Improve Your Conference Presentation: Deliver on Your Preview

I saw the previews to Up All Night, one of the newer sitcoms on NBC, and thought to myself, “That show looks stupid. I’ll be skipping that one, thank you very much!”

But one night, shortly after it started, I couldn’t find anything else to watch during that particular 30 minute time slot so I grudgingly watched Up All Night. It was actually a much better show than I thought it would be. Now I regularly choose it over other shows.

(Yes, I watch too much television. But I’m at peace with that so don’t judge me!)

More often, my experience has been the exact opposite. I see the previews to a movie or television show, get my hopes up and then I’m terribly disappointed when I see the actual show.

The same can be said of conference presentations.

The Conference Presentation Description Is Your Preview

Many a conference I’ve poured through the conference program, strategically planning which concurrent session I will attend based on the preview provided by the program description. I agonize over my choices, and force myself to make the tough call between two or three sessions that sound equally great.

Far too often, the preview, that great-sounding program description isn’t what was promised when I showed up to the session. I hate when that happens! I am either left disappointed in my choice – or prompted to leave the room in hopes that I can still get a seat in the session I originally chose to skip. Either way, not a good conference-going experience.

Talk about What You Said You Were Going to Talk About!

If I’ve heard it once, I’ve heard it 487 times… “Thank you for choosing this session. I know you had so many others to choose from…blah, blah, blah.”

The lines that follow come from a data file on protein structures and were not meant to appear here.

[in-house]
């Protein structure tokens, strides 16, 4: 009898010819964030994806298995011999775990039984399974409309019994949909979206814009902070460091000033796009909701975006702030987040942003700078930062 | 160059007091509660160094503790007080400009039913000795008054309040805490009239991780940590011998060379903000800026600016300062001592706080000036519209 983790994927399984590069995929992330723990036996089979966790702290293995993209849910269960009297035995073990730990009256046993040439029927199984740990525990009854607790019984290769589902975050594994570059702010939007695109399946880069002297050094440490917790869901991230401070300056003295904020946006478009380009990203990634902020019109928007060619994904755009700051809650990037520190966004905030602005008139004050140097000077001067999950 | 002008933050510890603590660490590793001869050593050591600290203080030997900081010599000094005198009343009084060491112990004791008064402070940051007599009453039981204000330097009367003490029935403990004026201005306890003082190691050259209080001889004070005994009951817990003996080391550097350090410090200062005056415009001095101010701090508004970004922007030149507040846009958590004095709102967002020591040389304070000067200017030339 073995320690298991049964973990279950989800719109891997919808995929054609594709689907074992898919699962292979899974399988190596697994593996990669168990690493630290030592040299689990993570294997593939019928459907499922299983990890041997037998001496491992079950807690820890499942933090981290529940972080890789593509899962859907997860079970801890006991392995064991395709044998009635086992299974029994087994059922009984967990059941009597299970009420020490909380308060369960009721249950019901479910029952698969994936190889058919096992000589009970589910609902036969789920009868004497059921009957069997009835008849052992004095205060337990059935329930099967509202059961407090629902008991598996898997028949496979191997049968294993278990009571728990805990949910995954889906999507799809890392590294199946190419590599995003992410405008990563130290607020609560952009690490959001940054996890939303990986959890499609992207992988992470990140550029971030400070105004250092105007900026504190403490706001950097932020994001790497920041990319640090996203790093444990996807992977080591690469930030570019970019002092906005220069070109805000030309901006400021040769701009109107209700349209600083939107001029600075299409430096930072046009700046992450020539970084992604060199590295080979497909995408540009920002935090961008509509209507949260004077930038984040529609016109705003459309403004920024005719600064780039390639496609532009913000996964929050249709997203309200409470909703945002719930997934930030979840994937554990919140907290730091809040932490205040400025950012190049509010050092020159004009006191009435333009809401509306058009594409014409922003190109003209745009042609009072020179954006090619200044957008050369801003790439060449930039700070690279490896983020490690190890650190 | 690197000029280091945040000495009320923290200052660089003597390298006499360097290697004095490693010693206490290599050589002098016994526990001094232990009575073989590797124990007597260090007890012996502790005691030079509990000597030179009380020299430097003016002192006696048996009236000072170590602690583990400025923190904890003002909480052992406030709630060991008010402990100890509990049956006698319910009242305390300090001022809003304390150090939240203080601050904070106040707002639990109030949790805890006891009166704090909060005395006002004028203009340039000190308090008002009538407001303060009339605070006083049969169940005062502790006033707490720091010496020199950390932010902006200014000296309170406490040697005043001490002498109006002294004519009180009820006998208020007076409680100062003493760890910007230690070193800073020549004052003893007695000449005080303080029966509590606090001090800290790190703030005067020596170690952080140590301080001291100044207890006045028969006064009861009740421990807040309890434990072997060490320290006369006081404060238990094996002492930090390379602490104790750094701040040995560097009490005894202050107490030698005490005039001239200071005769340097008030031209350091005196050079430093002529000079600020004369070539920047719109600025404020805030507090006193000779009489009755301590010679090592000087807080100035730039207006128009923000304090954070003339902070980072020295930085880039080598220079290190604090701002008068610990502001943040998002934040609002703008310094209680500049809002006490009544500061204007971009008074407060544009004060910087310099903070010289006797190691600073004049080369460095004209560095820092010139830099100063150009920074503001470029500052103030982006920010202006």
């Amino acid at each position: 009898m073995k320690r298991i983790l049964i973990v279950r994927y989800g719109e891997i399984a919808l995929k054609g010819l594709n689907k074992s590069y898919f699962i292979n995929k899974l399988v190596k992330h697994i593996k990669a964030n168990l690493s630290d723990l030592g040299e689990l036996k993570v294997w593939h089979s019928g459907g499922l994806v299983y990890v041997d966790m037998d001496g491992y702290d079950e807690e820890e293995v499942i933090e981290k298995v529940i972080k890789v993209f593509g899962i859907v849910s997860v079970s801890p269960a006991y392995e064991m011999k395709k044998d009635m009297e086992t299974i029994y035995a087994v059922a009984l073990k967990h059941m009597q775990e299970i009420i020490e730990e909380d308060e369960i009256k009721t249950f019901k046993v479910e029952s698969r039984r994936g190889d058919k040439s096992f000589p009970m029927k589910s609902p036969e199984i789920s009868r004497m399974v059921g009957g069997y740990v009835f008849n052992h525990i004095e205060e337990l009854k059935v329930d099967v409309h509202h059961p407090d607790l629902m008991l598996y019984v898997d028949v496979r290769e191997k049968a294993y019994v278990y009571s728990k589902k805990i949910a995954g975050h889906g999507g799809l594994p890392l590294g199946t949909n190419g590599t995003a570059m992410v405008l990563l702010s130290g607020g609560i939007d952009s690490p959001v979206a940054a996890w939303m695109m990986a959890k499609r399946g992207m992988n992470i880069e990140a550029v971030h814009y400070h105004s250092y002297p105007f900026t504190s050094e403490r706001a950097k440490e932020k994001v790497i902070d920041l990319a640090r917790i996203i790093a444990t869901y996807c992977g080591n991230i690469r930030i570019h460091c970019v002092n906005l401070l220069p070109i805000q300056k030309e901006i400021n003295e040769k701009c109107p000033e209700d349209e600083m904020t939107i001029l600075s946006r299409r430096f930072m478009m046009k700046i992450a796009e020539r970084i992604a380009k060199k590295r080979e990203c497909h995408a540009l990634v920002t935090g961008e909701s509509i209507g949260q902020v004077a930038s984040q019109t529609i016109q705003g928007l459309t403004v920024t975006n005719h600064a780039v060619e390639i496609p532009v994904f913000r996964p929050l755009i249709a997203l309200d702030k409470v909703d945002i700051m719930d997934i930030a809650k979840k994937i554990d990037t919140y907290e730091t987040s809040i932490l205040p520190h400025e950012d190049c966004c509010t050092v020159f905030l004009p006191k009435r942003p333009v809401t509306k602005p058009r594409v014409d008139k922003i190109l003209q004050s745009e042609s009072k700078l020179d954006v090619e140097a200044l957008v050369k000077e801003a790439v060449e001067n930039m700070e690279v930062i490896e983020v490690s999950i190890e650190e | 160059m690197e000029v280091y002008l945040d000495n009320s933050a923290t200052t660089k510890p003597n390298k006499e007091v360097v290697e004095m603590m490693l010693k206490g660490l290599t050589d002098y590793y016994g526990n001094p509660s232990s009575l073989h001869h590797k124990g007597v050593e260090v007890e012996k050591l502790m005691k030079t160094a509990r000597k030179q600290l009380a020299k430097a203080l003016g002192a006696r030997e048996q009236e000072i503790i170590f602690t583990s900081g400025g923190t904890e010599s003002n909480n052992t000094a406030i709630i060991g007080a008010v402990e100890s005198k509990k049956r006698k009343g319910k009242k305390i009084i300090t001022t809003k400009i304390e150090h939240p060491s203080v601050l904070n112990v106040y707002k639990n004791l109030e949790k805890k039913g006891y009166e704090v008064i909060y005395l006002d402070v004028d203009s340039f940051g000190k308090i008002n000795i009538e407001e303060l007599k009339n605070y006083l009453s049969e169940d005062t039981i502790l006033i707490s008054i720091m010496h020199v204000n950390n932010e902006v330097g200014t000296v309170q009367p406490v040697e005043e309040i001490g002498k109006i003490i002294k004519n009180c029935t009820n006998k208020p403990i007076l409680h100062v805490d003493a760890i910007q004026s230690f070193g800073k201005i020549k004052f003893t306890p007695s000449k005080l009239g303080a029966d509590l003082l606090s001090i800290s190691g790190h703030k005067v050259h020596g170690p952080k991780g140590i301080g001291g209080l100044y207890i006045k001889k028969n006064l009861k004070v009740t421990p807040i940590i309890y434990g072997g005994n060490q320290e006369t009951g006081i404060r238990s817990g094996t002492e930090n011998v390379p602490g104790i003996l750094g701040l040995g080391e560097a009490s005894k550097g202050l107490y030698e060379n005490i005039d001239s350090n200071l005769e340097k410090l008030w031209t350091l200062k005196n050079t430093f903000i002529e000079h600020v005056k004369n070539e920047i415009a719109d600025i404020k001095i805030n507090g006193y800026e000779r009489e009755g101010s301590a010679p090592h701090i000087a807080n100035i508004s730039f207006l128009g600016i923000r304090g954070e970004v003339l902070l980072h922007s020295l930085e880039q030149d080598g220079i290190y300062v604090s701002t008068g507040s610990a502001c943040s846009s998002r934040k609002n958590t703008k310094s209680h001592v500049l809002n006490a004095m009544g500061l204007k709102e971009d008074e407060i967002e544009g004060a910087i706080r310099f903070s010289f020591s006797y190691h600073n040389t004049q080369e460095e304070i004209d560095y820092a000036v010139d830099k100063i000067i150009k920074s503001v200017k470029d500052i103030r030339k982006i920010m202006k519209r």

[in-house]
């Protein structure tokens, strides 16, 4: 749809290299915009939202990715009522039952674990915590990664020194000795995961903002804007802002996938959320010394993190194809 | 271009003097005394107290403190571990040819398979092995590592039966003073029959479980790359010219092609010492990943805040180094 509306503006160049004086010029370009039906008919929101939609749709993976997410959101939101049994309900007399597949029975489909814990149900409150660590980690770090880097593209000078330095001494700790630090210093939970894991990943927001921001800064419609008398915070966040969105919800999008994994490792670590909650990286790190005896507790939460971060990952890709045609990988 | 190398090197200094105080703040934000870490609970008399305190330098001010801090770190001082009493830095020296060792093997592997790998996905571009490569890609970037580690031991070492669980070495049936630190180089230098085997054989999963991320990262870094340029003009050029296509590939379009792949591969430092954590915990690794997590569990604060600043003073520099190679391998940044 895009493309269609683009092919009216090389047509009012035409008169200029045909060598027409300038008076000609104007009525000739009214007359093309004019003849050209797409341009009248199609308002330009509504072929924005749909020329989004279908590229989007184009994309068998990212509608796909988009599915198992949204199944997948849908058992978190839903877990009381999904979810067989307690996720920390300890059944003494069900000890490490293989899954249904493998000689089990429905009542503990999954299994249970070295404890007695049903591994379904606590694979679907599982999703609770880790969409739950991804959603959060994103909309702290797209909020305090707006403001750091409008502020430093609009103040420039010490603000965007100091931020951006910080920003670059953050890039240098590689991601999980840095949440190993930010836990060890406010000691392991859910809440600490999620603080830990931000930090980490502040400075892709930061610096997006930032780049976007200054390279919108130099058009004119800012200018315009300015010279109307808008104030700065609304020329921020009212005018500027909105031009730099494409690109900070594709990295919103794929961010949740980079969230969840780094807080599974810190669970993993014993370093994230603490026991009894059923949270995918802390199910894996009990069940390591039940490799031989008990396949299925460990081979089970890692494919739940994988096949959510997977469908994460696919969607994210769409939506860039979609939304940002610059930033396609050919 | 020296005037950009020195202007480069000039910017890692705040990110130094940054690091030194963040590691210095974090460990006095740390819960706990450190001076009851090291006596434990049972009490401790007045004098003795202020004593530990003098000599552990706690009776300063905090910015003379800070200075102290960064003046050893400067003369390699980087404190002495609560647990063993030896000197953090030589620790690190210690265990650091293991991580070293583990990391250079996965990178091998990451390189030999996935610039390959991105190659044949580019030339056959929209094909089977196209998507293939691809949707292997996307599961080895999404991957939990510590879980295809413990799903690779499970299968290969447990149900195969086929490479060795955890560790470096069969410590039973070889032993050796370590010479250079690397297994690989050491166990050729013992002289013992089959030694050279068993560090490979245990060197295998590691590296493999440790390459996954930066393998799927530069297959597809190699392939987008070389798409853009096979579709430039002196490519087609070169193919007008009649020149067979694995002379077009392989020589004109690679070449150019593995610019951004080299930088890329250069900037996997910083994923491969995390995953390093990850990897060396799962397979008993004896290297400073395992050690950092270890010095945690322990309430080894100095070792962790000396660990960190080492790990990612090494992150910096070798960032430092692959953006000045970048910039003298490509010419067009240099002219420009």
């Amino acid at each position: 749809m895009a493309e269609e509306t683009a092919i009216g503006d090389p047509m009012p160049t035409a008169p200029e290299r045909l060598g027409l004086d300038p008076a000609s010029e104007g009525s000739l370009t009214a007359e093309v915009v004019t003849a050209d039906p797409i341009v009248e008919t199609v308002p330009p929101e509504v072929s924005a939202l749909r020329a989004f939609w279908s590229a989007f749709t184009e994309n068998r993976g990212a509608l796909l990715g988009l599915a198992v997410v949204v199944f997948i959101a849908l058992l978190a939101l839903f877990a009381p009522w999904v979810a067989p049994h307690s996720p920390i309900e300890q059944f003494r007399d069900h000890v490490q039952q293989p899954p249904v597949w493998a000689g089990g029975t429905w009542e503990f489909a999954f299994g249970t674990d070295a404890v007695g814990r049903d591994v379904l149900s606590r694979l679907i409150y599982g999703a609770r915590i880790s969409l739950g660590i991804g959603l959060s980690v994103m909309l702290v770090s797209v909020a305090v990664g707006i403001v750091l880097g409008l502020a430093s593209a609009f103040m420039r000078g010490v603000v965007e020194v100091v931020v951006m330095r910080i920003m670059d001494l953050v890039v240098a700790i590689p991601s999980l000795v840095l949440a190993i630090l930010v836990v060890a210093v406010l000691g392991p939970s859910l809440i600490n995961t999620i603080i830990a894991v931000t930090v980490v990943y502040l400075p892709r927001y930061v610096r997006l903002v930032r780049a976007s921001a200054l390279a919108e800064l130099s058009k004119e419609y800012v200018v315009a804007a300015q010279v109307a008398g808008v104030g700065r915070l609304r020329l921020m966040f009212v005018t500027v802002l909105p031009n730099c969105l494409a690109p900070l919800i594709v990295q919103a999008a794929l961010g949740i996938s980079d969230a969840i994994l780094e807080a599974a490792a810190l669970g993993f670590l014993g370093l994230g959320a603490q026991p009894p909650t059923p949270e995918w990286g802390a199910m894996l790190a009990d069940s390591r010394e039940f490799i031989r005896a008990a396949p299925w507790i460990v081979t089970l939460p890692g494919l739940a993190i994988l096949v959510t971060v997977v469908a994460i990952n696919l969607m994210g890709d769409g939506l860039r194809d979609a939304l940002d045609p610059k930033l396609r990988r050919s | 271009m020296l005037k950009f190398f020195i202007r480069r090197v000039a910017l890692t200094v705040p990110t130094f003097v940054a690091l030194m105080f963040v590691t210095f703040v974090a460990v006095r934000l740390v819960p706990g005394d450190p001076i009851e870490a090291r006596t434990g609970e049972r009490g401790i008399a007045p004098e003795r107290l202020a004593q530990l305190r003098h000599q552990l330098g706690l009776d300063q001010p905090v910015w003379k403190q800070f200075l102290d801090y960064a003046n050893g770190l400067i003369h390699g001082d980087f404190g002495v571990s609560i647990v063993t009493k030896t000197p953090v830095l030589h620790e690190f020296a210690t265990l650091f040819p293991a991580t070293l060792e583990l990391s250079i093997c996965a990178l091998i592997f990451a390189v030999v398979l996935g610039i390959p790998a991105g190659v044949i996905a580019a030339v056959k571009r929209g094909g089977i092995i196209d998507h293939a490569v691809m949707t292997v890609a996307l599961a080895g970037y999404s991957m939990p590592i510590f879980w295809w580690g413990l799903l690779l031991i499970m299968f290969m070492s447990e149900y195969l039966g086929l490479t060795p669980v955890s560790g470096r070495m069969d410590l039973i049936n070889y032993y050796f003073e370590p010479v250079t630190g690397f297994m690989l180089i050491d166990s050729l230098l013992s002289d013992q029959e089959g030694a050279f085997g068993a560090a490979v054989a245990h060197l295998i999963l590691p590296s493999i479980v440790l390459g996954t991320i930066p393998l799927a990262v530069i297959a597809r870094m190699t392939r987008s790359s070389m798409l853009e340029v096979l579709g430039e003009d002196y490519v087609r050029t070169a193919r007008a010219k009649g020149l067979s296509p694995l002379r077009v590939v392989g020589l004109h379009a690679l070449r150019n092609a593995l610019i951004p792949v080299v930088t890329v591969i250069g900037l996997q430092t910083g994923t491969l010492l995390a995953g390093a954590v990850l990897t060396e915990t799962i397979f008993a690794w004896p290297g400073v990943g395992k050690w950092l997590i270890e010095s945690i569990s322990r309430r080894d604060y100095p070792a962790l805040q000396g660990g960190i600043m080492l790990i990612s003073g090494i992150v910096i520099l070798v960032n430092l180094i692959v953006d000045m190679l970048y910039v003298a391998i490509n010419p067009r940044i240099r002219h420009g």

It’s not the way I would choose or recommend to start out a presentation. But it is an important point to remember as you craft your conference presentation. Your audience members chose you! And unless you just have groupies that come to any session you happen to present at (and I know there are those of you who do), then be sure to deliver what you say you’re going to deliver.

But Kelly, I Had a Newer Idea… a Better Idea… a Different Idea… an Idea that Interests Me More

You submitted your program descriptions months before the event. The event organizer chose your program based on that description. Deliver what you promised.

Does that mean you can’t add additional information in to benefit the audience? Maybe. Maybe not.

Ask yourself…

  • Does the additional information create overload for the audience? If yes – leave it out.

  • Does the additional information enhance the promoted content? If yes – add it.

  • Does the adding the extra information mean you won’t have time left to cover the promised content? If yes – leave it out.

  • Does the new content address real time changes going on in the world and the topic today? Does it supersede information you’d planned to present? If yes – then of course you’re going to want to give your audience the best information.

  • Do you want to change the topic focus because you’re bored presenting the same information at yet another conference? If yes – leave out the new topic, deliver a great presentation on what you planned to discuss, then stop delivering that presentation and change jobs.

Your audience members are counting on you. They made a choice to come see you based on the preview in your program description.

The event organizer is counting on you. They chose you as a speaker because of the preview in your program description.

Please. For your audience’s sake. For the event organizer’s sake. And ultimately for your sake if you want to connect with your audience and honor the relationship with the event organizer, deliver what you said you’d deliver. Period.

Make everyone happier knowing they made the right choice in choosing you. And no one will be disappointed based on the preview.